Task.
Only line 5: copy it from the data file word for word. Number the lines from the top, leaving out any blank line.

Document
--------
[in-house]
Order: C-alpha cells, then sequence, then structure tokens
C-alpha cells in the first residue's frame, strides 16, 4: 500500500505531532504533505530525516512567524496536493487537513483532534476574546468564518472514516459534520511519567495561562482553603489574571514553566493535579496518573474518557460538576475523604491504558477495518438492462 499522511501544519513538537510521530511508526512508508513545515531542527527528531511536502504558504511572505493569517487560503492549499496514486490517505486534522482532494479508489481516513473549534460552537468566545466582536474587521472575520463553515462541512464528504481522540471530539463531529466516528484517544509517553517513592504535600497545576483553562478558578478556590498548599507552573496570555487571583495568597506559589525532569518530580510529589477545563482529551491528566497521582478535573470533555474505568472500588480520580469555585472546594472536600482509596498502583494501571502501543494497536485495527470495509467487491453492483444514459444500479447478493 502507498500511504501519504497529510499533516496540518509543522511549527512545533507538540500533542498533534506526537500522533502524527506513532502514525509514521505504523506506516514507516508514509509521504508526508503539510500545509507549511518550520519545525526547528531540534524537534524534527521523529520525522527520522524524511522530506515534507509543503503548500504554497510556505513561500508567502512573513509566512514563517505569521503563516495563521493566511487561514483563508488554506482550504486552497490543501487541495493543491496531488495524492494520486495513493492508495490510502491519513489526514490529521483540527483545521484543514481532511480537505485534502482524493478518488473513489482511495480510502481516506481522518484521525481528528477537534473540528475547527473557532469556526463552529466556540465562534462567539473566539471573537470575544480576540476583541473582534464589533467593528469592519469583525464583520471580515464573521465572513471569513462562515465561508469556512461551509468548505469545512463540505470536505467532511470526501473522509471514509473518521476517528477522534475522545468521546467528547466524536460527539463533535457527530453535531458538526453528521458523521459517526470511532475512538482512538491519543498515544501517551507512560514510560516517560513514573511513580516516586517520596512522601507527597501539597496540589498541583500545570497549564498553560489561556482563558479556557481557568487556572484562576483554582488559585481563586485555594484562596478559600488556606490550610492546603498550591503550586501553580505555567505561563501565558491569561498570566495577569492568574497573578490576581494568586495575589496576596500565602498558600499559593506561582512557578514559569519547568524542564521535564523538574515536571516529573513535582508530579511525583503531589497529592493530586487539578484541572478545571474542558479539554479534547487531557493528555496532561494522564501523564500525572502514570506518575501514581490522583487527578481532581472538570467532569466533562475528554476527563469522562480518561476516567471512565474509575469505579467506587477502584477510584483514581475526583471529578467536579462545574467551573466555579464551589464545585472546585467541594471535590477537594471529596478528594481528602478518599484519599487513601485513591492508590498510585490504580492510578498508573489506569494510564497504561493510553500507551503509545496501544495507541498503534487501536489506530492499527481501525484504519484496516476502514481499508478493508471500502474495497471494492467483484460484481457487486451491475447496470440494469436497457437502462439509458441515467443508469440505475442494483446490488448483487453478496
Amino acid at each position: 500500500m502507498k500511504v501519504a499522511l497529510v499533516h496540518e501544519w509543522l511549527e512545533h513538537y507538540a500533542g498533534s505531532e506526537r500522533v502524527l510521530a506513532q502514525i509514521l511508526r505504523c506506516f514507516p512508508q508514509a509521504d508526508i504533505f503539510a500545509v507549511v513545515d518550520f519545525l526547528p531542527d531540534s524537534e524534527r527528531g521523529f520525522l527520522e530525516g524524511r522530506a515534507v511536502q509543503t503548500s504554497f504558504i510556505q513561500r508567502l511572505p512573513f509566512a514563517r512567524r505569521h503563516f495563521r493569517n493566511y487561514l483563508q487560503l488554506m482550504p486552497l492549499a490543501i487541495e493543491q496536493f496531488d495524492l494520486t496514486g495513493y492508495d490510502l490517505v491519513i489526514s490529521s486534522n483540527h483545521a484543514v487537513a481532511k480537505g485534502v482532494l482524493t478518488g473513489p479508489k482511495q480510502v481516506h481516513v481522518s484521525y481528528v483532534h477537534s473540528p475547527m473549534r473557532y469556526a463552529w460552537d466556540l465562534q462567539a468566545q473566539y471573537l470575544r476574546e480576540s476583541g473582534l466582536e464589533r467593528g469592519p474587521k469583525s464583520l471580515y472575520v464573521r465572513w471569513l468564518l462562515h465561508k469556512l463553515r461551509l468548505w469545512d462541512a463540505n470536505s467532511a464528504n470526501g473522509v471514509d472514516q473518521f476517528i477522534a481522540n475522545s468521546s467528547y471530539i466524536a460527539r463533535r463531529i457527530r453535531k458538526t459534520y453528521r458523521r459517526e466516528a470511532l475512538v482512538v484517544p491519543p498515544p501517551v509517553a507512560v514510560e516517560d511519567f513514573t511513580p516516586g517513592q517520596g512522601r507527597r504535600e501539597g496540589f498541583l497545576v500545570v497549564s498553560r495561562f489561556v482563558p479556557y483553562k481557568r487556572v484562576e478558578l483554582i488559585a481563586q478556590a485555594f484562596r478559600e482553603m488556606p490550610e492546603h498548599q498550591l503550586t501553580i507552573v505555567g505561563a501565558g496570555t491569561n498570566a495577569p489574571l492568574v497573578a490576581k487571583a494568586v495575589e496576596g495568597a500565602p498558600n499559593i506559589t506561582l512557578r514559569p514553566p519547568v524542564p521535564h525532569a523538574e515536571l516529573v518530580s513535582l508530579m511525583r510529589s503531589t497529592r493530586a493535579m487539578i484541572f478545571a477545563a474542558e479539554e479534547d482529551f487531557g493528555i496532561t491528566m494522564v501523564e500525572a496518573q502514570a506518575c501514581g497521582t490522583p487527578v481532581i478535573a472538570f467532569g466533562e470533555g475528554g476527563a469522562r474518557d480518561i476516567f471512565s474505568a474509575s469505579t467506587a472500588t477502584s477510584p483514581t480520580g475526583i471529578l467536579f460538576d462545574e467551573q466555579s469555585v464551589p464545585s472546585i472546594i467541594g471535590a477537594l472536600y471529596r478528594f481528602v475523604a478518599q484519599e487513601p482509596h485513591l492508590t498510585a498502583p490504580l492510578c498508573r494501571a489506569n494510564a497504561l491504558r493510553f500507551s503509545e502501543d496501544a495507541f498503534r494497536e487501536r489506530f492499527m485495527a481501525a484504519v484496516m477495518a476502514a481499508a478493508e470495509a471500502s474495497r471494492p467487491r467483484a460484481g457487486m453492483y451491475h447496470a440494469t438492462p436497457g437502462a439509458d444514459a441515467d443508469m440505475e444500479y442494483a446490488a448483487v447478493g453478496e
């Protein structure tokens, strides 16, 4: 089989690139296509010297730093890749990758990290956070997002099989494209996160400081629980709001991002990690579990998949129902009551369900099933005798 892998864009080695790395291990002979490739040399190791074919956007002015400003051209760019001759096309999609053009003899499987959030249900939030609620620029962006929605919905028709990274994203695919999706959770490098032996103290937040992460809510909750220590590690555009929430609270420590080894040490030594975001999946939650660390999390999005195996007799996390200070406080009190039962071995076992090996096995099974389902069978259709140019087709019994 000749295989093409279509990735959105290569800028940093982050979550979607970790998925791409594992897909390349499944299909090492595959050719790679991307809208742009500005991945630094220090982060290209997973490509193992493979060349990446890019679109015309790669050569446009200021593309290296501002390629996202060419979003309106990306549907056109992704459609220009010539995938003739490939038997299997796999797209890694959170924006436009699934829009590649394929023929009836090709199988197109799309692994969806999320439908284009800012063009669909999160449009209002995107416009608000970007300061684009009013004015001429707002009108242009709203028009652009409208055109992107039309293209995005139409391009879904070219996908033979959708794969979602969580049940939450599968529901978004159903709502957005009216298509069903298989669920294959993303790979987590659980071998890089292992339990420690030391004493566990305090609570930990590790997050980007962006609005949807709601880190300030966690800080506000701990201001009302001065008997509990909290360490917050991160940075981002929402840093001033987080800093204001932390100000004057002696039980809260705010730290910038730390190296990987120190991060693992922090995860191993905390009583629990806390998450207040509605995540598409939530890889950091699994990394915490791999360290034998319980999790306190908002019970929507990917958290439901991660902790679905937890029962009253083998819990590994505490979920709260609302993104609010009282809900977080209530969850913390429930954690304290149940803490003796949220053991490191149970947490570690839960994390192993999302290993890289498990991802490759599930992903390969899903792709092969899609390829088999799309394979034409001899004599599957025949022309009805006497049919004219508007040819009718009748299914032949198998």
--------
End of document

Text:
């Protein structure tokens, strides 16, 4: 089989690139296509010297730093890749990758990290956070997002099989494209996160400081629980709001991002990690579990998949129902009551369900099933005798 892998864009080695790395291990002979490739040399190791074919956007002015400003051209760019001759096309999609053009003899499987959030249900939030609620620029962006929605919905028709990274994203695919999706959770490098032996103290937040992460809510909750220590590690555009929430609270420590080894040490030594975001999946939650660390999390999005195996007799996390200070406080009190039962071995076992090996096995099974389902069978259709140019087709019994 000749295989093409279509990735959105290569800028940093982050979550979607970790998925791409594992897909390349499944299909090492595959050719790679991307809208742009500005991945630094220090982060290209997973490509193992493979060349990446890019679109015309790669050569446009200021593309290296501002390629996202060419979003309106990306549907056109992704459609220009010539995938003739490939038997299997796999797209890694959170924006436009699934829009590649394929023929009836090709199988197109799309692994969806999320439908284009800012063009669909999160449009209002995107416009608000970007300061684009009013004015001429707002009108242009709203028009652009409208055109992107039309293209995005139409391009879904070219996908033979959708794969979602969580049940939450599968529901978004159903709502957005009216298509069903298989669920294959993303790979987590659980071998890089292992339990420690030391004493566990305090609570930990590790997050980007962006609005949807709601880190300030966690800080506000701990201001009302001065008997509990909290360490917050991160940075981002929402840093001033987080800093204001932390100000004057002696039980809260705010730290910038730390190296990987120190991060693992922090995860191993905390009583629990806390998450207040509605995540598409939530890889950091699994990394915490791999360290034998319980999790306190908002019970929507990917958290439901991660902790679905937890029962009253083998819990590994505490979920709260609302993104609010009282809900977080209530969850913390429930954690304290149940803490003796949220053991490191149970947490570690839960994390192993999302290993890289498990991802490759599930992903390969899903792709092969899609390829088999799309394979034409001899004599599957025949022309009805006497049919004219508007040819009718009748299914032949198998």